Guest Post by REENA GUPTA
When polling began on the morning of April 10, our team coordinating the Aam Aadmi Party campaign in Bawal was expecting to respond to complaints of money and alcohol distribution. During the jan sabhas throughout the area, Yogendra Yadav, the AAP candidate for the constituency, had made it amply clear that, “na toh hum shraab bechenge, nah hum bikne denge.” We had spent days training booth volunteers who would be available to assist voters with information and monitor elections throughout the 200 odd villages in Bawal. Our mobile teams would document any violations of the electoral code and lodge complaints with the requisite authorities. Having campaigned in the Delhi elections for AAP, I knew firsthand that the secrecy of the ballot gave people the chance to rise above external pressures and inducements. After the hard yards of campaigning, voting day seemed set to be relaxing and I occupied myself with preparations for lunch for the numerous volunteers who were streaming in and out of our office.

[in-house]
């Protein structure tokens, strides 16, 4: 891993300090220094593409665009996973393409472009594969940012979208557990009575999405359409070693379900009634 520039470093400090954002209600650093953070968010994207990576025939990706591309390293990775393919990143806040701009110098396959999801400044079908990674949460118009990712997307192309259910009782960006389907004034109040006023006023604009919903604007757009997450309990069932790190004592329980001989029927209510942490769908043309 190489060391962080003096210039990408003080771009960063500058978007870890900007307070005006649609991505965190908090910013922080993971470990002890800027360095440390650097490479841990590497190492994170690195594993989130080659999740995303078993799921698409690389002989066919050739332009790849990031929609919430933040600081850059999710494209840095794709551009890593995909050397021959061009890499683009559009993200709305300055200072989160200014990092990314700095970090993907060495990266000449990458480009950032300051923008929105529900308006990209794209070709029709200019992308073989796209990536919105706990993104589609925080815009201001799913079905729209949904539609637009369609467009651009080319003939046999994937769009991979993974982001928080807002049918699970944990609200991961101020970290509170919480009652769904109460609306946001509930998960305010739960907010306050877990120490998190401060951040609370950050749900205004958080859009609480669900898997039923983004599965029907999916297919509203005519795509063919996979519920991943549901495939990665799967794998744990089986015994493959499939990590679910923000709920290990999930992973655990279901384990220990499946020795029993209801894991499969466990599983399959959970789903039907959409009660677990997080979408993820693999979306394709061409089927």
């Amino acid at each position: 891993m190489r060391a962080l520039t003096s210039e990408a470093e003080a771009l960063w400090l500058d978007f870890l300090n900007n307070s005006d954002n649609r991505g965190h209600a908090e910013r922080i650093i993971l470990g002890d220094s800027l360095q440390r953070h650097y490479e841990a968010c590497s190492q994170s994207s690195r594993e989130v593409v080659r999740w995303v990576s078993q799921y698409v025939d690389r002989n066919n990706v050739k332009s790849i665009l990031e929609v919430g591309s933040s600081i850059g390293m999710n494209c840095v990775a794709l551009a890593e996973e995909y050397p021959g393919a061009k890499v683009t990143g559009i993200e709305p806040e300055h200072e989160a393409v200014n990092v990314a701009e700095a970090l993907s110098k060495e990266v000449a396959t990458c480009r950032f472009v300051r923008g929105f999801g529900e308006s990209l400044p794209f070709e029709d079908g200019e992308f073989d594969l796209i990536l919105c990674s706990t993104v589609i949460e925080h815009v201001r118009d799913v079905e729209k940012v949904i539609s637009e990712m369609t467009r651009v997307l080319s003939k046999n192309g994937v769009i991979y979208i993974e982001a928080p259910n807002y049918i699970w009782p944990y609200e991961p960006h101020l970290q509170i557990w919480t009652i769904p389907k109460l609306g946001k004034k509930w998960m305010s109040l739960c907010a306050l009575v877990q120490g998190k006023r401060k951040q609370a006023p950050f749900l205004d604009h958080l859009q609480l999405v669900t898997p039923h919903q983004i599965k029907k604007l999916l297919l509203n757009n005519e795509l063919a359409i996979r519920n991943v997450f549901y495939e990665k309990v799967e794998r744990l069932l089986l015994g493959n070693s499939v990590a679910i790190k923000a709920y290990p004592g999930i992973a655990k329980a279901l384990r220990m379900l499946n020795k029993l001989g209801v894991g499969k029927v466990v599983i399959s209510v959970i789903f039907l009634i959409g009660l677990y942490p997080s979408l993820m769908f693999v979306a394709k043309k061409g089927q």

Bawal is less than 100 kms from Delhi and is one of 9 legislative constituencies that comprise the Gurgaon Parliamentary constituency. In fact, Bawal falls within the National Capital Region and has been proclaimed as soon joining the constellation of Delhi’s satellite towns. There are already hi-tech factories strewn along the Delhi-Ajmer Highway and then there’s the buzz about the upcoming Delhi-Mumbai Industrial Corridor. Of course, the symptoms of lop-sided development are visible right behind the façade of big industrial complexes. With one quick turn off the highway, the roads fall apart and you are welcomed to villages with virtually non-existent education and public health infrastructure. However, I realized the extent of the distance between Bawal and Delhi only after our phones started ringing on the morning of 10th April and we set out to see for ourselves the manner in which citizens are allowed to exercise their electoral rights, in the world’s largest democracy.